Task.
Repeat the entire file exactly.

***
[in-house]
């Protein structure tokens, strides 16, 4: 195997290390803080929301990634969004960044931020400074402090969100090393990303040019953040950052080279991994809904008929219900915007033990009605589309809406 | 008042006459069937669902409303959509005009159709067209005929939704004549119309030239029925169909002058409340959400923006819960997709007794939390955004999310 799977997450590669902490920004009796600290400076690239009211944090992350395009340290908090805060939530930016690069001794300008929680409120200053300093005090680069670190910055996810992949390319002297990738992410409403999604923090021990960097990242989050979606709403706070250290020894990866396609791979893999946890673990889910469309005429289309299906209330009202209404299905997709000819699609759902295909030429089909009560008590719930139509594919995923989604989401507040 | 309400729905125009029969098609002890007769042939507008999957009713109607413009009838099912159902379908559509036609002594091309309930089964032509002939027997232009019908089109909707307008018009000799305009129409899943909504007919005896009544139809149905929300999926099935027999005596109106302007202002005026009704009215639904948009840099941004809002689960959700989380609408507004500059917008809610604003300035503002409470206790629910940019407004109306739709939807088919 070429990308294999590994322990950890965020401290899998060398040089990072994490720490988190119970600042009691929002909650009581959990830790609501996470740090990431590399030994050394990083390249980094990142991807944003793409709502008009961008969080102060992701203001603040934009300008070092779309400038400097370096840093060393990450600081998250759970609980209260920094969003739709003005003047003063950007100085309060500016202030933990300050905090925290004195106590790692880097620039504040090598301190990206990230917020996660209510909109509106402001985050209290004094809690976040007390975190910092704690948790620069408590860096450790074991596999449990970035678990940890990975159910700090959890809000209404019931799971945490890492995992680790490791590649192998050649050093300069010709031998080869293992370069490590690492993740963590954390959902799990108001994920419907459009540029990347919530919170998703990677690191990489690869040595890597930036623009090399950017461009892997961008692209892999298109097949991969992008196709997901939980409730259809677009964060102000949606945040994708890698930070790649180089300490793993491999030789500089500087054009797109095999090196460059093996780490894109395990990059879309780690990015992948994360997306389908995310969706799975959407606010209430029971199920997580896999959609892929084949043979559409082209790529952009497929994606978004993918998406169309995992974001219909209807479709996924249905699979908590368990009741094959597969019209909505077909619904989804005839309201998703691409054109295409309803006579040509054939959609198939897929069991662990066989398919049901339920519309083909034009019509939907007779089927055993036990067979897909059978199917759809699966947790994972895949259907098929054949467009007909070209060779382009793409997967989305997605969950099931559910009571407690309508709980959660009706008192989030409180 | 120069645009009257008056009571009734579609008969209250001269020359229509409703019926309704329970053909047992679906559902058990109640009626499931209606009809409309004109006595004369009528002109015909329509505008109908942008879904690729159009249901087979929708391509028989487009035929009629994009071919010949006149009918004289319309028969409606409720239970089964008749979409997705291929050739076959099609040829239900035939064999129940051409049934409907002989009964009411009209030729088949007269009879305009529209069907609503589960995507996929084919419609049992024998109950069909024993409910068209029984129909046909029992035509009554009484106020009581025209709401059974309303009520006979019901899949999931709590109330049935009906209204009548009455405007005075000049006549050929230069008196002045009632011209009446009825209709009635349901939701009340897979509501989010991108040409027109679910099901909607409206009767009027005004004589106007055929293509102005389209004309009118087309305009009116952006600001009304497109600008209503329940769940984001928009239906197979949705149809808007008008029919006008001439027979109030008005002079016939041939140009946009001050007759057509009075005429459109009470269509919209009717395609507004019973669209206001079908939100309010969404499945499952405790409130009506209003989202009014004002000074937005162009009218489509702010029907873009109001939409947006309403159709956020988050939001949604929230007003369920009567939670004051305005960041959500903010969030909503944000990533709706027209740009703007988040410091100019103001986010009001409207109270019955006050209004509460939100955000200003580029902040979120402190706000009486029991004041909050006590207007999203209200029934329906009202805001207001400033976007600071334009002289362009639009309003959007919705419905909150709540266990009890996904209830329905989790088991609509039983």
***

[in-house]
């Protein structure tokens, strides 16, 4: 195997290390803080929301990634969004960044931020400074402090969100090393990303040019953040950052080279991994809904008929219900915007033990009605589309809406 | 008042006459069937669902409303959509005009159709067209005929939704004549119309030239029925169909002058409340959400923006819960997709007794939390955004999310 799977997450590669902490920004009796600290400076690239009211944090992350395009340290908090805060939530930016690069001794300008929680409120200053300093005090680069670190910055996810992949390319002297990738992410409403999604923090021990960097990242989050979606709403706070250290020894990866396609791979893999946890673990889910469309005429289309299906209330009202209404299905997709000819699609759902295909030429089909009560008590719930139509594919995923989604989401507040 | 309400729905125009029969098609002890007769042939507008999957009713109607413009009838099912159902379908559509036609002594091309309930089964032509002939027997232009019908089109909707307008018009000799305009129409899943909504007919005896009544139809149905929300999926099935027999005596109106302007202002005026009704009215639904948009840099941004809002689960959700989380609408507004500059917008809610604003300035503002409470206790629910940019407004109306739709939807088919 070429990308294999590994322990950890965020401290899998060398040089990072994490720490988190119970600042009691929002909650009581959990830790609501996470740090990431590399030994050394990083390249980094990142991807944003793409709502008009961008969080102060992701203001603040934009300008070092779309400038400097370096840093060393990450600081998250759970609980209260920094969003739709003005003047003063950007100085309060500016202030933990300050905090925290004195106590790692880097620039504040090598301190990206990230917020996660209510909109509106402001985050209290004094809690976040007390975190910092704690948790620069408590860096450790074991596999449990970035678990940890990975159910700090959890809000209404019931799971945490890492995992680790490791590649192998050649050093300069010709031998080869293992370069490590690492993740963590954390959902799990108001994920419907459009540029990347919530919170998703990677690191990489690869040595890597930036623009090399950017461009892997961008692209892999298109097949991969992008196709997901939980409730259809677009964060102000949606945040994708890698930070790649180089300490793993491999030789500089500087054009797109095999090196460059093996780490894109395990990059879309780690990015992948994360997306389908995310969706799975959407606010209430029971199920997580896999959609892929084949043979559409082209790529952009497929994606978004993918998406169309995992974001219909209807479709996924249905699979908590368990009741094959597969019209909505077909619904989804005839309201998703691409054109295409309803006579040509054939959609198939897929069991662990066989398919049901339920519309083909034009019509939907007779089927055993036990067979897909059978199917759809699966947790994972895949259907098929054949467009007909070209060779382009793409997967989305997605969950099931559910009571407690309508709980959660009706008192989030409180 | 120069645009009257008056009571009734579609008969209250001269020359229509409703019926309704329970053909047992679906559902058990109640009626499931209606009809409309004109006595004369009528002109015909329509505008109908942008879904690729159009249901087979929708391509028989487009035929009629994009071919010949006149009918004289319309028969409606409720239970089964008749979409997705291929050739076959099609040829239900035939064999129940051409049934409907002989009964009411009209030729088949007269009879305009529209069907609503589960995507996929084919419609049992024998109950069909024993409910068209029984129909046909029992035509009554009484106020009581025209709401059974309303009520006979019901899949999931709590109330049935009906209204009548009455405007005075000049006549050929230069008196002045009632011209009446009825209709009635349901939701009340897979509501989010991108040409027109679910099901909607409206009767009027005004004589106007055929293509102005389209004309009118087309305009009116952006600001009304497109600008209503329940769940984001928009239906197979949705149809808007008008029919006008001439027979109030008005002079016939041939140009946009001050007759057509009075005429459109009470269509919209009717395609507004019973669209206001079908939100309010969404499945499952405790409130009506209003989202009014004002000074937005162009009218489509702010029907873009109001939409947006309403159709956020988050939001949604929230007003369920009567939670004051305005960041959500903010969030909503944000990533709706027209740009703007988040410091100019103001986010009001409207109270019955006050209004509460939100955000200003580029902040979120402190706000009486029991004041909050006590207007999203209200029934329906009202805001207001400033976007600071334009002289362009639009309003959007919705419905909150709540266990009890996904209830329905989790088991609509039983």